• Fill in survey inspection reports (SIR) to report on components which are not serviceable and to suggest what must be done to make them useable. (3)
  • Write non-conformance reports (NR) and complete technical query forms (TQF) to send to planning, engineering or quality assurance personnel. These reports outline problems with publications, documents, designs and any interpretations of these. (4)
Back to Top

Document Use
  • Read identification tags showing serial numbers of parts and defect tags which indicate a fault such as an undersized part. (1)
  • Read parts lists which show the availability and storage location of various parts. (1)
  • Read safety labels and paint, solvent and glue labels. (1)
  • Read forms which record anomalies and non-conformances. (2)
  • Recognize common angles in schematics when planning the installation of new mechanical assemblies. (2)
  • Obtain information about tolerances and "just in time" deliveries from charts. (2)
  • Read graphs showing the cost of production and the number of rejects per employee. (2)
  • Complete material and processes specification (MPS) forms to verify work done. (2)
  • Complete forms for ordering parts and for recording the results of inspections. (2)
  • Read work schedules and aircraft completion schedules. (2)
  • Read tables that show tolerances and stress loads. (3)
  • Read assembly drawings to establish the sequence of parts installation. (3)
  • Draw symbols on schematic drawings to highlight certain information and redraw parts for approval by engineering. (3)
  • Read blueprints of the aircraft to obtain information about material thickness, angles or dimensions. (3)
  • Read and interpret schematic drawings to locate fault points, bends and curvatures and to verify that they are correct. (4)
Back to Top

Digital Technology
  • Use communications software. For example, use email. (2)
  • Use word processing. For example, write a non-conformance report. (2)
  • Use computer applications. For example, use custom-designed software to read procedures and review descriptions of problems. (2)
  • Use a database. For example, seek parts information on a database. (2)
Back to Top

Oral Communication
  • Exchange information with co-workers about parts and installation procedures. (1)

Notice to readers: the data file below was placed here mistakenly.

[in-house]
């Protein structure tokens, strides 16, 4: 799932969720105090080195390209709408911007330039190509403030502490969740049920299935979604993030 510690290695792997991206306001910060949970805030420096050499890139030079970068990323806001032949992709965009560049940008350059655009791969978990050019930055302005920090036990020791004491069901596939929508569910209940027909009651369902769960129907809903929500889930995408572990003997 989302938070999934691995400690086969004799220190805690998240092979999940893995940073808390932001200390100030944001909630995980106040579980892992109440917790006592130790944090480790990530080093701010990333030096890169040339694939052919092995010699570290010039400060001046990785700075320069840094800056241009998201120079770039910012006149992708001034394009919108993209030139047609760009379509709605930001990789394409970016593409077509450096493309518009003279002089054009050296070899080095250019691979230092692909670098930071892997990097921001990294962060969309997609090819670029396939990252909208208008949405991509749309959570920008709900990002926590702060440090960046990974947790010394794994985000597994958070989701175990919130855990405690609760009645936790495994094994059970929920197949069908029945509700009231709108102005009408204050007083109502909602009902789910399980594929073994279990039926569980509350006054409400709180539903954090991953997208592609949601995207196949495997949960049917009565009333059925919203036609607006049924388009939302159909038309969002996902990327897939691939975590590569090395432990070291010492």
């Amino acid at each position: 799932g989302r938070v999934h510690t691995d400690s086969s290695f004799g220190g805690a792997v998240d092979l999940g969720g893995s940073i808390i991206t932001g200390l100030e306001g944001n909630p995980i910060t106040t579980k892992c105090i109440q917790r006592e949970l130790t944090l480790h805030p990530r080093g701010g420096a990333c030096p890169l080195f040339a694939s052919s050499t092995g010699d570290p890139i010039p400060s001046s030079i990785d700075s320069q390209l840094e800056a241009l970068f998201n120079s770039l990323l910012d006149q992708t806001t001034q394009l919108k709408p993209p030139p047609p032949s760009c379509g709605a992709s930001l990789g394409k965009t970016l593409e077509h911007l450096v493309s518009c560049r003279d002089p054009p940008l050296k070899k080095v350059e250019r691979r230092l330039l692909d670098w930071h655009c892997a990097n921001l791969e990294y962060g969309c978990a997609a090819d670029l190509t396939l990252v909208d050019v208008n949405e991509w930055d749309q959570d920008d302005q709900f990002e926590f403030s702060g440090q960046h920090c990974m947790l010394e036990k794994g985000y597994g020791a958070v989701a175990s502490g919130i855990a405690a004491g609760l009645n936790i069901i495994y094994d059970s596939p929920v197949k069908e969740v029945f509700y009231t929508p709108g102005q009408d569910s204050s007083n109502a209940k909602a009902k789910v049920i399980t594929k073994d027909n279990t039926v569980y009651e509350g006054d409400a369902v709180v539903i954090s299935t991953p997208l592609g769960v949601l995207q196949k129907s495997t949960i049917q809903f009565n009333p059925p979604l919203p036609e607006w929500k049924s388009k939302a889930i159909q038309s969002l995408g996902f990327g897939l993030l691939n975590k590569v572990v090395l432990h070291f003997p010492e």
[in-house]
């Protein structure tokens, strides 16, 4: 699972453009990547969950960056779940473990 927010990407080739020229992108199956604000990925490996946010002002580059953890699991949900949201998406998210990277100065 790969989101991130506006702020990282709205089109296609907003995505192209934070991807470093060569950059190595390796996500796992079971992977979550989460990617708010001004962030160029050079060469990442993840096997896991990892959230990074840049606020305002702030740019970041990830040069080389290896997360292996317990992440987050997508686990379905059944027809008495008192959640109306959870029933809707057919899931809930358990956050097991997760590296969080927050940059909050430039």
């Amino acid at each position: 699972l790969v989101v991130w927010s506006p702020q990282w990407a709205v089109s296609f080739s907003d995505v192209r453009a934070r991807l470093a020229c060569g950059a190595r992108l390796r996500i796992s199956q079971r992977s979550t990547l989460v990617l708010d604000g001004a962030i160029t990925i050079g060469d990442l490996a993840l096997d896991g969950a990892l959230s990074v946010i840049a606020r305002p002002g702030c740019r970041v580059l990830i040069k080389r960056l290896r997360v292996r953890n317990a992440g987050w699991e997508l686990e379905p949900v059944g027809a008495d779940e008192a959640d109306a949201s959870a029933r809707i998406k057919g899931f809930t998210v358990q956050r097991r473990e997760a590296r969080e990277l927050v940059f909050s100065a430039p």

• Interact with supervisors to receive instructions. (1)
  • Provide guidance and direction to new hires. (2)
  • Interact with engineers to discuss parts specifications and anomalies encountered. (2)
  • Listen to phone messages with instructions from engineers and supervisors. (2)
  • Call suppliers to confirm supply requirements or discuss parts quality. (2)
  • Participate in crew meetings to discuss allocation of work and team responsibilities. (2)
  • Communicate with clients in the hangar to describe work that has been performed or to discuss flight tests. (2)
Back to Top

Scheduling or Budgeting and Accounting
  • Schedule hours required to perform work and schedule the receipt of parts for just-in-time deliveries. (2)
Back to Top

Measurement and Calculation
  • Measure the distance between rivets and the diameters of rivet heads. (1)
  • Measure the dimensions of aircraft parts to plan for fitting and to establish the tolerance of moving parts. (1)
  • Take measurements to ensure that the equipment operates within established parameters. (1)
  • Measure hydraulic pressure. (1)
  • Measure the length of parts and gaps between parts within thousandths of an inch. (3)
  • Calculate the balance of weight on one side of an aircraft with the other, using the variable standing wave ratio. (4)
  • Use geometry to determine angles for bends. (4)
Back to Top

Data Analysis
  • Monitor the leak rate of a pressurization system in an aircraft to ensure it remains within an acceptable range. (2)